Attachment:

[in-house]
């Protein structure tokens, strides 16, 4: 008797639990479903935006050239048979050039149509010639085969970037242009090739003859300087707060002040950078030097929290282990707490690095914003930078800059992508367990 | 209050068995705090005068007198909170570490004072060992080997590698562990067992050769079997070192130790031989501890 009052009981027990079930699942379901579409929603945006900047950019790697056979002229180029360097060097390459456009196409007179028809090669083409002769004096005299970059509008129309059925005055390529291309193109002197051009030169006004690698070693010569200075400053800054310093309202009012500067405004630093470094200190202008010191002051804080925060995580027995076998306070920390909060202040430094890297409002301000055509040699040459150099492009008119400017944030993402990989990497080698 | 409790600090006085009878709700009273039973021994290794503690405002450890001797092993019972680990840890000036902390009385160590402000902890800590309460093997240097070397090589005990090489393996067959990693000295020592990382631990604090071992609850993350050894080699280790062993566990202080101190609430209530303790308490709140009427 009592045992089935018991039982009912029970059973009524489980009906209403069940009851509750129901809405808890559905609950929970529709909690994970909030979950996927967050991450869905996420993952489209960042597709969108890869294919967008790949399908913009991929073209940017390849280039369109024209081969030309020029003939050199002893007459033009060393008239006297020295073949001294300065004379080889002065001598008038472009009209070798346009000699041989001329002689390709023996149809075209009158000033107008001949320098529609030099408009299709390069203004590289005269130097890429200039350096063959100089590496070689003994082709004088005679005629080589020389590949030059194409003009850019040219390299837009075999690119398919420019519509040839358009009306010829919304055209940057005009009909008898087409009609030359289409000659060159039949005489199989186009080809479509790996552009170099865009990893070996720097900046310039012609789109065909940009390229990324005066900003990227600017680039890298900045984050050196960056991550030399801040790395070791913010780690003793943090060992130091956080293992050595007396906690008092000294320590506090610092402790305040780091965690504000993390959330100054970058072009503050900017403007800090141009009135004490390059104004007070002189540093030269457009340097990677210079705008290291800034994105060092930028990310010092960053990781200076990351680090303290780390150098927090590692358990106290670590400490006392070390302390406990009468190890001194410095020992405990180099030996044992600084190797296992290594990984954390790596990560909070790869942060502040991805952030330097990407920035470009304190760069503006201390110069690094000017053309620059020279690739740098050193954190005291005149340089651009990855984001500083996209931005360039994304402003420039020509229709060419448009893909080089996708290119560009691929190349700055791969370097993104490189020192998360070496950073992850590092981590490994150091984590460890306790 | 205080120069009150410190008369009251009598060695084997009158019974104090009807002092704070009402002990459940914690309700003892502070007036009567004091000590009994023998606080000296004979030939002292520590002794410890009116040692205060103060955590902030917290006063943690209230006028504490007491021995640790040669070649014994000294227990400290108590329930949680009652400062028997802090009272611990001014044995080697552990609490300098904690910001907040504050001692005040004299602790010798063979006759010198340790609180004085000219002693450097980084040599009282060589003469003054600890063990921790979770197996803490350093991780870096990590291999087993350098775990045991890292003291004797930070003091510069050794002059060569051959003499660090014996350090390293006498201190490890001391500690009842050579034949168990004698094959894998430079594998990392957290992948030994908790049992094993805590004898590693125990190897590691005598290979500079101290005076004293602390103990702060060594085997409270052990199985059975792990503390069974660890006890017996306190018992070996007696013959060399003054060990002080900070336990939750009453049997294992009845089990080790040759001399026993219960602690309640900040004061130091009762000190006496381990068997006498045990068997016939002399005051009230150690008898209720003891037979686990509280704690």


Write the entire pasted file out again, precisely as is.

[in-house]
């Protein structure tokens, strides 16, 4: 008797639990479903935006050239048979050039149509010639085969970037242009090739003859300087707060002040950078030097929290282990707490690095914003930078800059992508367990 | 209050068995705090005068007198909170570490004072060992080997590698562990067992050769079997070192130790031989501890 009052009981027990079930699942379901579409929603945006900047950019790697056979002229180029360097060097390459456009196409007179028809090669083409002769004096005299970059509008129309059925005055390529291309193109002197051009030169006004690698070693010569200075400053800054310093309202009012500067405004630093470094200190202008010191002051804080925060995580027995076998306070920390909060202040430094890297409002301000055509040699040459150099492009008119400017944030993402990989990497080698 | 409790600090006085009878709700009273039973021994290794503690405002450890001797092993019972680990840890000036902390009385160590402000902890800590309460093997240097070397090589005990090489393996067959990693000295020592990382631990604090071992609850993350050894080699280790062993566990202080101190609430209530303790308490709140009427 009592045992089935018991039982009912029970059973009524489980009906209403069940009851509750129901809405808890559905609950929970529709909690994970909030979950996927967050991450869905996420993952489209960042597709969108890869294919967008790949399908913009991929073209940017390849280039369109024209081969030309020029003939050199002893007459033009060393008239006297020295073949001294300065004379080889002065001598008038472009009209070798346009000699041989001329002689390709023996149809075209009158000033107008001949320098529609030099408009299709390069203004590289005269130097890429200039350096063959100089590496070689003994082709004088005679005629080589020389590949030059194409003009850019040219390299837009075999690119398919420019519509040839358009009306010829919304055209940057005009009909008898087409009609030359289409000659060159039949005489199989186009080809479509790996552009170099865009990893070996720097900046310039012609789109065909940009390229990324005066900003990227600017680039890298900045984050050196960056991550030399801040790395070791913010780690003793943090060992130091956080293992050595007396906690008092000294320590506090610092402790305040780091965690504000993390959330100054970058072009503050900017403007800090141009009135004490390059104004007070002189540093030269457009340097990677210079705008290291800034994105060092930028990310010092960053990781200076990351680090303290780390150098927090590692358990106290670590400490006392070390302390406990009468190890001194410095020992405990180099030996044992600084190797296992290594990984954390790596990560909070790869942060502040991805952030330097990407920035470009304190760069503006201390110069690094000017053309620059020279690739740098050193954190005291005149340089651009990855984001500083996209931005360039994304402003420039020509229709060419448009893909080089996708290119560009691929190349700055791969370097993104490189020192998360070496950073992850590092981590490994150091984590460890306790 | 205080120069009150410190008369009251009598060695084997009158019974104090009807002092704070009402002990459940914690309700003892502070007036009567004091000590009994023998606080000296004979030939002292520590002794410890009116040692205060103060955590902030917290006063943690209230006028504490007491021995640790040669070649014994000294227990400290108590329930949680009652400062028997802090009272611990001014044995080697552990609490300098904690910001907040504050001692005040004299602790010798063979006759010198340790609180004085000219002693450097980084040599009282060589003469003054600890063990921790979770197996803490350093991780870096990590291999087993350098775990045991890292003291004797930070003091510069050794002059060569051959003499660090014996350090390293006498201190490890001391500690009842050579034949168990004698094959894998430079594998990392957290992948030994908790049992094993805590004898590693125990190897590691005598290979500079101290005076004293602390103990702060060594085997409270052990199985059975792990503390069974660890006890017996306190018992070996007696013959060399003054060990002080900070336990939750009453049997294992009845089990080790040759001399026993219960602690309640900040004061130091009762000190006496381990068997006498045990068997016939002399005051009230150690008898209720003891037979686990509280704690």